(CLASSIC: from The Best American Short Stories of the Century, Houghton Mifflin)
My classic short story choice is very easy – and it’s ‘The Ledge’, by Lawrence Sargent Hall. It is the story of a fisherman taking his son and his nephew out on a promised Christmas Day hunting trip to the eponymous ledge, accessible only by boat, and only uncovered at low tide. ‘The Ledge’ won the O’Henry award in 1960 – much anthologised, it was also selected by John Updike when he edited Best American Short Stories of the Century. I am sure there is no such thing as perfection, but The Ledge comes darned close. The story is simple; but even after countless readings, it still provokes a physical reaction in me as a reader. If I consciously remain a writer as I read, this story is the best teacher on the planet.
(MODERN: from Instruction Manual for Swallowing, Comma Press).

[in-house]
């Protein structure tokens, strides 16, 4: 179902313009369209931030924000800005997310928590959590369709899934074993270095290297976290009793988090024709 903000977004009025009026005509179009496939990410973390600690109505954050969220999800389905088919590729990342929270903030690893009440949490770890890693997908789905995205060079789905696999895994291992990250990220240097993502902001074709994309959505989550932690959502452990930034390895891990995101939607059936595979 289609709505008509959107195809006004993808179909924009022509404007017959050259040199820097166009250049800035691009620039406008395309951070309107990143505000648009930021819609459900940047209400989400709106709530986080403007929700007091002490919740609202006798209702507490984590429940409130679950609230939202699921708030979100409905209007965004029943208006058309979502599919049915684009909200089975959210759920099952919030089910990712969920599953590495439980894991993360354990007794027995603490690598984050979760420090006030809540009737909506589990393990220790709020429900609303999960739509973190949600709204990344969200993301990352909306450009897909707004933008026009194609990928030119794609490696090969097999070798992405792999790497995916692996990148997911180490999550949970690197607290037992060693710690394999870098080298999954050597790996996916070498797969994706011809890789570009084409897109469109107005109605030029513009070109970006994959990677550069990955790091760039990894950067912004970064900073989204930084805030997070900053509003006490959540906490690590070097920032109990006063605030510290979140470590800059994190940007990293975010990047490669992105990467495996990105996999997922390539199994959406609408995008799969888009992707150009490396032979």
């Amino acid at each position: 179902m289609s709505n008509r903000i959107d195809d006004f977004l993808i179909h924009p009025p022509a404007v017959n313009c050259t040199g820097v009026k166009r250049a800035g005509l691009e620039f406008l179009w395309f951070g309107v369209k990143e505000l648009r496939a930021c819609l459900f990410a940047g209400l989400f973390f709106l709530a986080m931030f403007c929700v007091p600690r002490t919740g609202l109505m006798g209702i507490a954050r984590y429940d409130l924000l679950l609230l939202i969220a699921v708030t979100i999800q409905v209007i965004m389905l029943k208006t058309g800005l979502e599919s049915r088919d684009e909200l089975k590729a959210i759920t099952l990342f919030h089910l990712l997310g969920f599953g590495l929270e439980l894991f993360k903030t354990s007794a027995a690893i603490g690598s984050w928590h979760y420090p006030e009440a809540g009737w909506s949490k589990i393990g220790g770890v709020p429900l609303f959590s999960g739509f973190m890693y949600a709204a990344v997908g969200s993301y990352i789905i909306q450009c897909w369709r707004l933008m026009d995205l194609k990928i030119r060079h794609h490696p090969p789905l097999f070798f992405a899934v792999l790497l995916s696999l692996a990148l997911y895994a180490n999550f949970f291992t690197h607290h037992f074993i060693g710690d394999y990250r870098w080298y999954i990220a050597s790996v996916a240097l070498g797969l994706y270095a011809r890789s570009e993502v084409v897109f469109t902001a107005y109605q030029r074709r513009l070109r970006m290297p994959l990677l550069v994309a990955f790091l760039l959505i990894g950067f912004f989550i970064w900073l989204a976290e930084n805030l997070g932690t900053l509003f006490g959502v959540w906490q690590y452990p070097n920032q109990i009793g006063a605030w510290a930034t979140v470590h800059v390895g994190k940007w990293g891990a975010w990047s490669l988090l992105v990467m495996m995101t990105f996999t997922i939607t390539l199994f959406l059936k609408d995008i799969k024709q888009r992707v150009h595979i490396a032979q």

My contemporary short story choice is very difficult – there are so many wonderful writers about. But I’d plump for a story that always makes me think, and laugh and shake my head in both joy and terror as it seems to have an element of prescience about it – Robot Wasps, by Adam Marek, in Instruction Manual for Swallowing. I read a lot of stories – and like my classic choice, this one always provokes a real reaction as I read. You could talk about it for weeks and never get to the bottom of it. That’s also a nod to the fantastic work Comma does (and I don’t have to say that, it’s not my publisher.)
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